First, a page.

Home Online Advertising Google Touts Measurement Tools, Concedes Advertisers’ Need For Third-Party Metrics

Google Touts Measurement Tools, Concedes Advertisers’ Need For Third-Party Metrics


Nikesh Arora, GoogleGoogle turned in another reliably solid quarter at the end of 2013, as the only blemish on its Q4 performance was weaker-than-expected results for its Motorola unit.

But with that problem largely rectified by the previous day’s news that Google was selling Motorola Mobility smartphone business to Lenovo for $2.91 billion, the earnings results were business as usual for the search giant. Read the release.

One of the key themes for online advertising that kept coming up during the earnings conference call was measurement in general and Google’s November 2013 partnership with Nielsen on its Online Campaign Ratings (OCR) brand metrics tool. OCR is essentially the online equivalent of Nielsen’s Gross Ratings Point, which is the standard metric for TV and something that brand advertisers favor and understand when extending their major media campaigns to digital.

“We are seeing measurement as table stakes for brand marketers using the Web,” said Nikesh Arora, SVP and chief business officer. “Measurement online is vastly easier for performance marketing, since you can measure clicks or see how many people are walking into your store.

“Branding campaigns are different. Advertisers want a third party to endorse their media and help determine how effective their spending is across other sites. We’re proud of our internal products, and we’ll continue to develop what we have. Ultimately, we hope this market will evolve more sophisticated metrics to better understand the impact on the brand.”

Some of the topline results of Google’s Q4 included:

  • Revenues were up a healthy 17% to $16.86 billion year-over-year.
  • Google sites’ revenues gained 22% with $10.55 billion generated in Q4, which amounted to 67% of total the company’s total segment revenues.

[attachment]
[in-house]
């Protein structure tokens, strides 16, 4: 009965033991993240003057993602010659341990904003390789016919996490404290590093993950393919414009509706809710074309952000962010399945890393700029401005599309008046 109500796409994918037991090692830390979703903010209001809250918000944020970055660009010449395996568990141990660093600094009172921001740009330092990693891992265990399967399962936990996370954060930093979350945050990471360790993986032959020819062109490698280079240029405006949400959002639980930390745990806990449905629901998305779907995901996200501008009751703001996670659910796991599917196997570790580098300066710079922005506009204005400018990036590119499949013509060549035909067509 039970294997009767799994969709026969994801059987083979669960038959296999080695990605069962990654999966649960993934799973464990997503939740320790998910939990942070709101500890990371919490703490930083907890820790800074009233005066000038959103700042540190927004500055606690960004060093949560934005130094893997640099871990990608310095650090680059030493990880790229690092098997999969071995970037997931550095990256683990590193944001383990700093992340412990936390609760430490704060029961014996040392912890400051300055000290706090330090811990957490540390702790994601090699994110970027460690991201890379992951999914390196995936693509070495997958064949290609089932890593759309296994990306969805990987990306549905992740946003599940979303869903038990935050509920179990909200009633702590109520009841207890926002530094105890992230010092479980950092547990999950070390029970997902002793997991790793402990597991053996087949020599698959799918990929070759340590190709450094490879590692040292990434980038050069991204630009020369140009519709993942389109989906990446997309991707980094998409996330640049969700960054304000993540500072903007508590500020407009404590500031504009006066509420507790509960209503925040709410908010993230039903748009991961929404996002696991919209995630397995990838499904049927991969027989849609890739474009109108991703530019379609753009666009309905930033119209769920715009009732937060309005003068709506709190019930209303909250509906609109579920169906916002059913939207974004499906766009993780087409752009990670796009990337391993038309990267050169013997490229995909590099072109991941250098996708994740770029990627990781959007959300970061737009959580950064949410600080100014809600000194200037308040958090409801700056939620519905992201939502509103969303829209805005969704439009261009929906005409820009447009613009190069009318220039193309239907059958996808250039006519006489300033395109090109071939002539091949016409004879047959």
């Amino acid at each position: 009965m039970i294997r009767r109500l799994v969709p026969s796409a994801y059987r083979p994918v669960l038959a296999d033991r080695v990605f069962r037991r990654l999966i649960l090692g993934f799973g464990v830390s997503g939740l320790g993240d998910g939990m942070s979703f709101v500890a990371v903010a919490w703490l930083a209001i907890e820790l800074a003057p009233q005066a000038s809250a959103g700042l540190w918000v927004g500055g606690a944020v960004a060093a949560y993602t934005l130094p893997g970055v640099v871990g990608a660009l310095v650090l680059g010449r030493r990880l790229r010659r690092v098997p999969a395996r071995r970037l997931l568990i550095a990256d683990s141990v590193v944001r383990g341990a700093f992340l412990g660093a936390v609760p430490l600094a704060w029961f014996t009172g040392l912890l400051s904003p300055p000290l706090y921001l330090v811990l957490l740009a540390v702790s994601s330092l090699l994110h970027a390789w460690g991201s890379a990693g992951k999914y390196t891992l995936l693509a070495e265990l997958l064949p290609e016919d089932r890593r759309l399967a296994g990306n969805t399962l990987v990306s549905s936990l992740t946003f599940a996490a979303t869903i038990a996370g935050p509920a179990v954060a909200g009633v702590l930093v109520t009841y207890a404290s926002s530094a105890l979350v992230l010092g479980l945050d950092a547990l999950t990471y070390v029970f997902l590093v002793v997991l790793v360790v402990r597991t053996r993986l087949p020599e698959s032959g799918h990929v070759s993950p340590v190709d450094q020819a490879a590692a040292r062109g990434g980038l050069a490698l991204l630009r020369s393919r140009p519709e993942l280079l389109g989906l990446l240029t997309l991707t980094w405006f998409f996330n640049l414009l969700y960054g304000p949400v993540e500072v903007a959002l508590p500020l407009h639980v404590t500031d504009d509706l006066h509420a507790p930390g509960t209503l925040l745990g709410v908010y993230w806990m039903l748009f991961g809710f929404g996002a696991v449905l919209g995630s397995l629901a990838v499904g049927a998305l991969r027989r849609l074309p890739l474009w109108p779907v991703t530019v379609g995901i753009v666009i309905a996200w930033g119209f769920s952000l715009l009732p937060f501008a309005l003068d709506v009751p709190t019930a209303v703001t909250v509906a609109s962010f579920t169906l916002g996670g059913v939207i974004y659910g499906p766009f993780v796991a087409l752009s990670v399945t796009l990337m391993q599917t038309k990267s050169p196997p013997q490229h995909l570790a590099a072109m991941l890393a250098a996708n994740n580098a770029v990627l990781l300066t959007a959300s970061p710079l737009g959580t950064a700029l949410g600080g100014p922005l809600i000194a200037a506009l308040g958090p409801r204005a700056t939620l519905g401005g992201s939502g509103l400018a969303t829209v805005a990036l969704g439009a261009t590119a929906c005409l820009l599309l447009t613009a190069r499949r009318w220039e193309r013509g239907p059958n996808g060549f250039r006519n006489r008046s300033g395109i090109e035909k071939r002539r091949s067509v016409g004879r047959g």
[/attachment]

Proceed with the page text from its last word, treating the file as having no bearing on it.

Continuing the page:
• Google network revenues, which cover its publisher partner sites, produced $3.52 billion, or 23% of total Google segment revenues. Still, network revenues rose a mere 3% over last year’s same period.
  • Paid clicks, which include clicks related to ads served on Google’s owned and operated sites and those of its network partners, increased by 31% during Q4.
  • Cost per click continued its steady decline, dropping about 11% over Q4.

Looking ahead to the the start of 2014 and beyond, Arora said that Google expected to count on three particular areas of growth to remain stable: performance marketing, banner sales and ad-tech platforms.

“Performance is a mainstay, thanks to increased search activity and the alignment of search and display strategies by marketers,” he said. He also pointed to the branding possibilities of display, citing work with Kraft Foods on engagement metrics and a campaign that brought what Arora called an “impressive” 2.9% engagement, though he didn’t elaborate much on what was behind that number.

Meanwhile, he added the mainstreaming of ad exchanges and other programmatic tools would surely mean one thing for Google: greater benefits for the DoubleClick Ad Exchange and its related offerings to the buy and sell sides. Still, when asked about lingering issues concerning the ad-tech industry, such as the continued use of cookies as consumers and marketers shift more focus to mobile, Arora was more circumspect.

“Our teams are working on the issue of cookies, and there are some early concepts that look promising,” Arora said, much as he has on such calls over the past few quarters. “But it’s too early to talk about what those precise solutions are going to be.”


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